The March 13 special election in Pennsylvania’s 18th Congressional District will be the first big race of 2018, providing a pulse check for Democrats as they head into the midterms anxious to flip control of the House.

Democrats like their candidate. Conor Lamb is a 33-year-old Marine veteran and former assistant U.S. attorney running for the open seat. But strategists are cautious because President Trump won the district by 20 points in 2016.

If Lamb even comes within striking distance of Republican Rick Saccone, it would be a major feat. It would also be a good indicator, Democrats say, of what can happen in races where the party puts more skin in the game, giving candidates an extra push to get over the finish line in November.

“We’re going to win,” predicted Rep. Keith Ellison, D-Minn.

Ellison, vice chair of the Democratic National Committee, visited Pennsylvania the weekend before Trump traveled to the state to give Saccone a boost. After multiple mishaps in early 2017 special elections, the DNC shifted its strategy, taking an under-the-radar approach in Alabama that paid off. The party appears to be doing the same in Pennsylvania.

Ellison wouldn’t divulge what resources the DNC is putting on the ground to help Lamb, but he didn’t deny the party’s presence either. “We’re confident in him,” Ellison said.

Asked why he thinks Lamb will succeed in a district that went heavily for the president, Ellison said Democrats aren’t dedicating their time to flipping Trump voters. The district is 93 percent white and nearly a third of the residents hold a college degree. Democrats are looking to the outer suburbs.

“It’s not like you have a tightly defined group of people and they’ve change their mind and they’re going to vote for someone else,” Ellison said of targeted voters. “You got a lot of people who just didn’t show up so it’s not even the same electorate we’re talking about. We’re getting people who’ve been discouraged, the fallout voters.”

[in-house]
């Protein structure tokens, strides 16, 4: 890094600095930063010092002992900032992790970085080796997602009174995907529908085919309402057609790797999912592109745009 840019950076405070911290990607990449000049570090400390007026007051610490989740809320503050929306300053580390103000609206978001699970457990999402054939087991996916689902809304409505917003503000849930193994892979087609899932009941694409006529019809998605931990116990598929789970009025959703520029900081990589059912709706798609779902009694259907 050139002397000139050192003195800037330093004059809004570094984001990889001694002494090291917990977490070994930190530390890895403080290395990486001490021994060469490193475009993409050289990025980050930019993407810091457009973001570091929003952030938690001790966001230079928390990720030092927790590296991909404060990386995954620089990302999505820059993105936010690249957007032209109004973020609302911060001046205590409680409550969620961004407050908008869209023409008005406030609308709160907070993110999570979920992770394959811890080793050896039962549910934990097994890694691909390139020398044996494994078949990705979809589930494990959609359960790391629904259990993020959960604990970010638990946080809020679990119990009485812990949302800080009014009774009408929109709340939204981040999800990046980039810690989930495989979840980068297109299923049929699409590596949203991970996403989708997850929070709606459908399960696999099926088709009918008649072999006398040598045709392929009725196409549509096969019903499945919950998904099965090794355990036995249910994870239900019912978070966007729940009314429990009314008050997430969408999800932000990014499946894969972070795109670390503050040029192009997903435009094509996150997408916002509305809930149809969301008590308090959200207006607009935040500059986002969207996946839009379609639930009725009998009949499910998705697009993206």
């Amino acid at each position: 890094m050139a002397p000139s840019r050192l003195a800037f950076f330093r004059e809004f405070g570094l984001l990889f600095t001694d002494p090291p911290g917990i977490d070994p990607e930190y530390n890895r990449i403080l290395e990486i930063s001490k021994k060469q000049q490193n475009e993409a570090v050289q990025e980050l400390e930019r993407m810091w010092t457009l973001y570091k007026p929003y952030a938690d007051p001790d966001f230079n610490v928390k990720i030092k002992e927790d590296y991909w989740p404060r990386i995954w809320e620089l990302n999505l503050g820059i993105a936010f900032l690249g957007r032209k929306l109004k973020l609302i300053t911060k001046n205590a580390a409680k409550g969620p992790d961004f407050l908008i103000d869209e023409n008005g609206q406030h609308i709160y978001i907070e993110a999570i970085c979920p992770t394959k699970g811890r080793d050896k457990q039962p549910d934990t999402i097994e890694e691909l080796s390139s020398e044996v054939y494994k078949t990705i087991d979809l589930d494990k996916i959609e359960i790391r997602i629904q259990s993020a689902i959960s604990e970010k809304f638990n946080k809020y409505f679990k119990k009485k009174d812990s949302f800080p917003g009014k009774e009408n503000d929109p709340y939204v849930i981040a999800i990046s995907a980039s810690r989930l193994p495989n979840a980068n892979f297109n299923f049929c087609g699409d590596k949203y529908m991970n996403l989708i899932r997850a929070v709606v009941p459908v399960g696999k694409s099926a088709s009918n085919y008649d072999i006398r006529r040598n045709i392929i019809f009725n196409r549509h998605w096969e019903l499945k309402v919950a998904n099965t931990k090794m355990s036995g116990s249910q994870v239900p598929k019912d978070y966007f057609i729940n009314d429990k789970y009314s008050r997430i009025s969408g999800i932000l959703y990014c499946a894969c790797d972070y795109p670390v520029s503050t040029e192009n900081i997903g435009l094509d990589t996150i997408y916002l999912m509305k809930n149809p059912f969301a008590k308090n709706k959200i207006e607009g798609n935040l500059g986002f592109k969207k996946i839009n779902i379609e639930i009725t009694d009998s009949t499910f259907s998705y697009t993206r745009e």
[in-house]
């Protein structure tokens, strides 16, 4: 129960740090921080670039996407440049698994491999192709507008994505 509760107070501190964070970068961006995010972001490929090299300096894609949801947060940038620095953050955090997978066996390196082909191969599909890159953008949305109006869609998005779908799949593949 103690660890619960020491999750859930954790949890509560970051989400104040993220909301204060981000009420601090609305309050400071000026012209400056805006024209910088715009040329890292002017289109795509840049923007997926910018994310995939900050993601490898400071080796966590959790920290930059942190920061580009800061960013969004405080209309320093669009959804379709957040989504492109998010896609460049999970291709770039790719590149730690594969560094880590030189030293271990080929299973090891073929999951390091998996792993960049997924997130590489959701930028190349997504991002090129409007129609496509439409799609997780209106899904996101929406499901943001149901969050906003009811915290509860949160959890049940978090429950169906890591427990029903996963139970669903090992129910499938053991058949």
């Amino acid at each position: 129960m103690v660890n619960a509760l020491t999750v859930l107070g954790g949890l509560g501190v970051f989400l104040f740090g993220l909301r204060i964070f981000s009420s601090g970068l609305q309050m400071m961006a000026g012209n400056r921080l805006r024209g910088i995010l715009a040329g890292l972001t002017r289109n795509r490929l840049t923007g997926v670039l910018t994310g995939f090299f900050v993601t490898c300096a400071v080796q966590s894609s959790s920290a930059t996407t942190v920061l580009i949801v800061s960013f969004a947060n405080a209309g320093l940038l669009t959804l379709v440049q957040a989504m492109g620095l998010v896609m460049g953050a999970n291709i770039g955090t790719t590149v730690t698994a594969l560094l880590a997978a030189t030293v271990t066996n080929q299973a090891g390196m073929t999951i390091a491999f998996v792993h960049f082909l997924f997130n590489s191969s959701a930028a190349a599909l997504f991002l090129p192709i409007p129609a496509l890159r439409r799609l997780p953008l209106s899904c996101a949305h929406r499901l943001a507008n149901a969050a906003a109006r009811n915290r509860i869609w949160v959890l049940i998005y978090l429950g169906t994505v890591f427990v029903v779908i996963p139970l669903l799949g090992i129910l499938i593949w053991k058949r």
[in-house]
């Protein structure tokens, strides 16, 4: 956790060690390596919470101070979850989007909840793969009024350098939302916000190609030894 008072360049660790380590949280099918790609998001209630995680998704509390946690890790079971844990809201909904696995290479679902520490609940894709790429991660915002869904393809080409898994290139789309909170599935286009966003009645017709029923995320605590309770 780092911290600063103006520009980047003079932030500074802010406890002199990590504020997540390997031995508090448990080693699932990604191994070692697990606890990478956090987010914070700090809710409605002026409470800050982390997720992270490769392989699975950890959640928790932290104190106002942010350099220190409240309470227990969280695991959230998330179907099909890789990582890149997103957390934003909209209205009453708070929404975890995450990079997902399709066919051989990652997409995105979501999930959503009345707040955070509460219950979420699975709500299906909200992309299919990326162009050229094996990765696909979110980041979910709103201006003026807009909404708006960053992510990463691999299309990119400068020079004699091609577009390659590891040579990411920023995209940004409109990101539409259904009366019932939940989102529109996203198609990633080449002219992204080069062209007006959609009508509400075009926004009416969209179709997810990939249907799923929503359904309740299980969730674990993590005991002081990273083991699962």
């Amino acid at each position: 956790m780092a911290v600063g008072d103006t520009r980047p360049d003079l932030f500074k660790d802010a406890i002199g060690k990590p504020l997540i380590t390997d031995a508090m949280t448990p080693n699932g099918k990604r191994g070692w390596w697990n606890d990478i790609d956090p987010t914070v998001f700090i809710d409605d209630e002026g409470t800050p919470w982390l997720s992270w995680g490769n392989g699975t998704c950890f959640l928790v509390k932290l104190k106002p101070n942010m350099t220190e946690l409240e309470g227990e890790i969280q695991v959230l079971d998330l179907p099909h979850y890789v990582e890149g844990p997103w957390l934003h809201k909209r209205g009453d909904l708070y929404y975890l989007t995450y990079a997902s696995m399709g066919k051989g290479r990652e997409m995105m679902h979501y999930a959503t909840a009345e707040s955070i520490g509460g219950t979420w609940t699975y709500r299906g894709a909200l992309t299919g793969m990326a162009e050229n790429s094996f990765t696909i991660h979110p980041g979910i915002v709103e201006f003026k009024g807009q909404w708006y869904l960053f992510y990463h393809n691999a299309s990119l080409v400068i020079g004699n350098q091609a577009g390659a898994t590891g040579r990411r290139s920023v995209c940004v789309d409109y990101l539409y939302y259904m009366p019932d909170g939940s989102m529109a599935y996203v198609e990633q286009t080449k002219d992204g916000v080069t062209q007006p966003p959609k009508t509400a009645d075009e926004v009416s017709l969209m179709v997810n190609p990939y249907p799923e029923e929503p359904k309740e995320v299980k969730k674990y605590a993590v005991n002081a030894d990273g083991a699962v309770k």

Ellison doesn’t subscribe to the theory that a Democratic wave is coming but he’s hopeful Lamb can flip a district in which Democrats haven’t competed in the last two election cycles. A recent poll conducted by Democratic firm DFM Research put Lamb 3 points behind Saccone.

“Why would Trump go?” Ellison said. “They got a problem.”

Democrats on the ground weren’t particularly worried about Trump’s rally in support of Saccone, a Christian conservative, who offers a strong contrast to the centrist Lamb. If anything, Democrats thought Trump’s visit may have helped them.

“This election was destined to become a referendum,” said T.J. Rooney, former chair of Pennsylvania Democratic Party. “There’s nothing like a presidential visit to spur on Democrats in this state to care about a special election.”

The outside attention brings in more resources, and despite DNC and other party leaders playing their cards close to their chests, Rooney said Lamb is getting help, attention and resources sent his way.

Rep. Denny Heck, D-Wash., head of recruitment for Democrats’ House campaign arm, wouldn’t outright predict a win for Lamb, but he does see a wave coming for his party.

“If you look at all the election results the last few months, if this isn’t a wave in the making I don’t know what one is,” Heck said.

The Pennsylvania special election is in a “tough district,” Heck said, but “on the other hand there’s a reason why Trump was there.”

“I wouldn’t want to be running as a Republicans this year in about 350 seats as a matter of fact,” Heck quipped. “We’re in a time where anything can happen.”

Heck dodged questions about the Democratic Congressional Campaign Committee’s involvement in Lamb’s race, instead deferring to Rep. Ben Ray Lujan, D-N.M., who chairs the campaign machine.

Pressed on resources DCCC might be sending Lamb’s way, Lujan sidestepped, saying a lot of people are “very interested” in the race.

Careful to not tether the national Democratic brand to Lamb, Lujan repeatedly said the candidate “is running this race.” Learning from prior mistakes, Democrats have gone to great lengths in recent months to not nationalize hotly contested elections, and harm candidates by bringing in figures that don’t sit well with voters.

“Mr. Lamb is communicating on his own, telling his own story and I think that’s the best way to connect with the voters out in Pennsylvania 18 and across the country is for candidates to be able to share who they are and their personal stories,” Lujan said.

Democratic operatives view the race differently than party leaders — at least publicly. It will be a stunner if Lamb wins, so Democrats are viewing the race as a “temperature check on Trump,” said one Democratic strategist working on 2018 campaigns.

Instead of spending an exorbitant amount of money to help Lamb and broadcasting it, the operative said, it’s best if the party keeps its distance, and not risk making the race a referendum on Democrats.

“If [Lamb] makes this a single digit race that is a massive problem for Republicans,” the strategist said.